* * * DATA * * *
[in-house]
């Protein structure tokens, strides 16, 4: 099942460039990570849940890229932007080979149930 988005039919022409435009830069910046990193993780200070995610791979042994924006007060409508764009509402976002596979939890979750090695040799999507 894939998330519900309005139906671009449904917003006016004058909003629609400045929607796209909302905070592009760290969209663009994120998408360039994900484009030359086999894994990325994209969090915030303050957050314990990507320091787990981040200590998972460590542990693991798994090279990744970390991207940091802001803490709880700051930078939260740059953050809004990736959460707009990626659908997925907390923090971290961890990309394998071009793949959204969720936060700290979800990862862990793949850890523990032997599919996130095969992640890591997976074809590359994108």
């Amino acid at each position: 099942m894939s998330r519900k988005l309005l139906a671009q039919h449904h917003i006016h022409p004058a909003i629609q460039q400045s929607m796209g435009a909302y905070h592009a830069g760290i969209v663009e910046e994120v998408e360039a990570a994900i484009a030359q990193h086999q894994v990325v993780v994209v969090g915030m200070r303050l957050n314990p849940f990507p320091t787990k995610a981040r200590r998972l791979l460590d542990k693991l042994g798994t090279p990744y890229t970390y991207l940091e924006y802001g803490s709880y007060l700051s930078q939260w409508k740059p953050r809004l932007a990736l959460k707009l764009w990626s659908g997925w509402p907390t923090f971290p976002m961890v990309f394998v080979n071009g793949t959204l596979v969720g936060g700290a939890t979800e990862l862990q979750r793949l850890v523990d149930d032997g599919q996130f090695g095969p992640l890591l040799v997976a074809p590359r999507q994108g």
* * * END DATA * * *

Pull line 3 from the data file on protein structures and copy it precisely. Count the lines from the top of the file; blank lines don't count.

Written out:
């Amino acid at each position: 099942m894939s998330r519900k988005l309005l139906a671009q039919h449904h917003i006016h022409p004058a909003i629609q460039q400045s929607m796209g435009a909302y905070h592009a830069g760290i969209v663009e910046e994120v998408e360039a990570a994900i484009a030359q990193h086999q894994v990325v993780v994209v969090g915030m200070r303050l957050n314990p849940f990507p320091t787990k995610a981040r200590r998972l791979l460590d542990k693991l042994g798994t090279p990744y890229t970390y991207l940091e924006y802001g803490s709880y007060l700051s930078q939260w409508k740059p953050r809004l932007a990736l959460k707009l764009w990626s659908g997925w509402p907390t923090f971290p976002m961890v990309f394998v080979n071009g793949t959204l596979v969720g936060g700290a939890t979800e990862l862990q979750r793949l850890v523990d149930d032997g599919q996130f090695g095969p992640l890591l040799v997976a074809p590359r999507q994108g």